KNPA Emergency Funds Supports the Struggle of Bonto Ganjeng Peasants Union

Benni Wijaya

Jakarta ( – KNPA Emergency Funds Team supports the struggle of Bulu Balle peasants, Pattapang Sub-district, Tiga Moncong District, Gowa Regency of South Sulawesi Province. This supports is related to criminalization cases which befalling the peasants of Bonto Ganjeng Peasants Union. From information received by KNPA emergency fund team, currently there are 8 individuals named as suspects without going through proper procedural channels. Among them are Dg. Linrung (73 years old), Minggu (48 years old), Kahar (41 years old), Bado (52 years old), Sudirman (49 years old), Nurdin (55 years old), Halim (38 years old) and Rais (32 years old).

They are accused by Social Forestry and Environmental Partnership (PSKL) for the alleged criminal acts of joint public seizures and destructions according to the provisions of Indonesian Penal Code (KUHP) Article 167 and 170.

Beginning in February 2017, the residents called were amounted to 13 individuals whom were later named as witnesses. However, in the previous July 2nd, 9 of the residents were interrogated as suspects by the Police Resort of Gowa Regency. These residents were named suspects on March 2018, a month before questioned at the Police Resort, unfortunately one of them passed away and currently there are only 8 residents named as suspects.

Presently, these peasants are legally assisted by South Sulawesi Branch of KPA & Makassar Legal Aid Institution (LBH). Among the 8 residents, only 5 of them received legal assistance. On these conditions, KNPA Emergency Fund supported them to receive justice.

Regarding the Land Rights Claim.

According to Dg. Linrung’s confessions, quoted by Makassar Legal Aid Institution, it was in fact the PSKL whom illegally claimed their lands “we’re not the ones doing the grabbing, it was the PSKL who did it. Because we had already living and cultivating farmlands here for generations even before the independence of Indonesia. We are also oblivious to the transferring of our village into forest area,” Confess Daeng Linrung.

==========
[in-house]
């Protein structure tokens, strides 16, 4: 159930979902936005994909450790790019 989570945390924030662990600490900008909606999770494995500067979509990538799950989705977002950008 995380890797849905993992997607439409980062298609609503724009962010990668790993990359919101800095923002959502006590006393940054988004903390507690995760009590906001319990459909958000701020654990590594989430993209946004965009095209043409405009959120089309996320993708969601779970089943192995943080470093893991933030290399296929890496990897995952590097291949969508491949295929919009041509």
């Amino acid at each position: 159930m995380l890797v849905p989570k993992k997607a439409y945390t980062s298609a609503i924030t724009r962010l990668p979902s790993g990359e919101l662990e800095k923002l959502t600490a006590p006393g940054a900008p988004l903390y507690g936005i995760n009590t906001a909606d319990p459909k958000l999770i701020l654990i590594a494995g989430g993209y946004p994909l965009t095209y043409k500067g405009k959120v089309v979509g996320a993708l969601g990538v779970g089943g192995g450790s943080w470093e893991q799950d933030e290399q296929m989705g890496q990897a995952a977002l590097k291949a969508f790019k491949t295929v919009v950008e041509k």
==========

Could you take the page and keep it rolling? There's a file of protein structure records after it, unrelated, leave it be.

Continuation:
Mentioning the claim on rights, actually the currently disputed lands are arable lands belongs to the residents. Even though they don’t formally possess the rights, that land has been cultivated for generations.

It was in 1979, the forestry side (red: presently PSKL) arrived borrowing 3 hectares of the residents land for their Citra Alam project. Soon after, they also borrowed another 32 hectares of it.

According to the resident village chief, the borrowing processes are done through agreement that the people are still allowed to cultivate their own land. Although the types of plants cultivated are according to the requests of Citra Alam. Beside, as the enticement the residents will be hired as manual labour like drivers or security personnels. 

Three years later, Alam Sutera wasn’t operating there anymore. Starting since 1981, the Citra Alam side has begun to abandon the lands. Witnessing the situation, the residents returned to the lands and started to cultivate it. By planting vegetables and another holticultural plants, the residents continues for around 30 years until the criminalization incidents befalling them on 2017. (BW)

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